From a chemical perspective, wine is naturally a complex substance. You may have heard the popular saying…great wine is made in the vineyard. While it is a little cliche, it is also very true. What happens in the vineyard can determine what the winemaker can and cannot do. Every winemaker wants to make great wine but it is not possible to make great wine from poor quality grapes.
Organic winemakers pick their grapes at the optimal sugar and phenolic ripeness to create naturally balanced wines that require minimal interventions.
Vineyard management decisions can be the difference between a naturally great wine and a high intervention okay wine. These decisions are the biggest determinant of fruit quality. Fruit sourced from a poorly managed vineyards limits the quality and style of wine. In conventional winemaking adjustments or “adds” (acid, tannin, DAP, yeast nutrient, color, etc.) are made to low-quality grapes in order to produce a drinkable wine (aka cellar magic). Minimalist approaches on the other hand, such as organic and biodynamic winemaking have strict standards on the types and level of additives. As a result, the baseline quality of grapes used in minimalist organic winemaking is higher than in conventional winemaking. Organic winemakers pick their grapes at the optimal sugar and phenolic ripeness to create naturally balanced wines that require minimal interventions.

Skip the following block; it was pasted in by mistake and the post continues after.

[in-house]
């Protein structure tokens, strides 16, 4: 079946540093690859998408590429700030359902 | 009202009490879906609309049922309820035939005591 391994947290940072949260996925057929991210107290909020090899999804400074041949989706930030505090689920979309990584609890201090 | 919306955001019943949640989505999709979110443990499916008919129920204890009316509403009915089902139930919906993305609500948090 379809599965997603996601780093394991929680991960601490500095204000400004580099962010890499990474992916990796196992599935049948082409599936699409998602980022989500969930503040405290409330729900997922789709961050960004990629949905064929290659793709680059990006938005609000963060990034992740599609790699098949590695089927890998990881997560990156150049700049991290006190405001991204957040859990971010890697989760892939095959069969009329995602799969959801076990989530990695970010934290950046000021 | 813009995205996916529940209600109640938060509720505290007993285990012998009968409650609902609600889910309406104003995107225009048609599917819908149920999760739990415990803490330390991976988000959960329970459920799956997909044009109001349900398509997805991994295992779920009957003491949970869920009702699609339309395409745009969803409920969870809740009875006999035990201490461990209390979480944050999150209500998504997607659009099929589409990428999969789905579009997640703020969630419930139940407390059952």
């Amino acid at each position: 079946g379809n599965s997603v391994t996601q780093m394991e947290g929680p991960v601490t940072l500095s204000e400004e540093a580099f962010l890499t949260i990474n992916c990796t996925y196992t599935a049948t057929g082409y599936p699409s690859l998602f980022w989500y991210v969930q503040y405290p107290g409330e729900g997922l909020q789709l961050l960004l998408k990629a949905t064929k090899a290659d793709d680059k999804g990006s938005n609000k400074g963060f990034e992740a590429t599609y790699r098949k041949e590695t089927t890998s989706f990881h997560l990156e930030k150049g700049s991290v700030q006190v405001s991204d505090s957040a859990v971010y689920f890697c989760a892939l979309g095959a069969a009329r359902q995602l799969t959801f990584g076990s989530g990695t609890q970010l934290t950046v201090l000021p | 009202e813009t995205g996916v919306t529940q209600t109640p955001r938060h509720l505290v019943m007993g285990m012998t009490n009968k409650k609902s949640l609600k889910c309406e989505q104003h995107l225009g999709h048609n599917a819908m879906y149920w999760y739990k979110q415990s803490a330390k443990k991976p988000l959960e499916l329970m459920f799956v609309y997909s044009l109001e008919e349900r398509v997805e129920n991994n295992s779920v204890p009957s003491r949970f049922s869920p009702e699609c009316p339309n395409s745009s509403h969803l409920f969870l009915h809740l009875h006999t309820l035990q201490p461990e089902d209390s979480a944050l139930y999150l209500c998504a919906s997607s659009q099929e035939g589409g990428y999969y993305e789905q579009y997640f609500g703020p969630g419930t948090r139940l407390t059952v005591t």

A major difference between conventional and minimalist organic wines is the use of artificial chemicals in the vineyard. In conventional vineyards, these chemicals are used to control pests, diseases, and weeds. This regimen of chemicals is designed to suppress the natural yeasts, fauna, and flora. The system becomes unbalanced and the vines yield fruit of predictable quality. Conventional winemaking emphasizes the reduction of risk. The standard technique is to suppress natural yeasts by adding sulfur and then to inoculate with industrial yeasts once at the winery. In minimalist organic vineyards, naturally (plant, bacterial, elemental ) derived chemicals can be used but it is uncommon. These approaches require winemakers and vineyard managers to understand the microclimate around their vineyards. Most have created built-in systems and strategies to reduce the need for chemical intervention. This holistic approach finds a natural balance in the environment through vine spacing, cover crops, and vineyard orientation.
These minimal intervention farming techniques create healthier soils, more complex wines, and a more natural product. Because there is no cellar magic going on with natural wines, only the very best grapes can be harvested and used in the wines. Many natural winemakers will tell stories of batches they’ve had to dump because the wine did not develop well. This type of winemaking is not for the faint of heart. It takes real dedication and passion for natural wines to stay true to the methods and produce only high quality wine.
BTW, natural and delicious wines don't have to be expensive. Have you tried any of ours yet?Start tasting now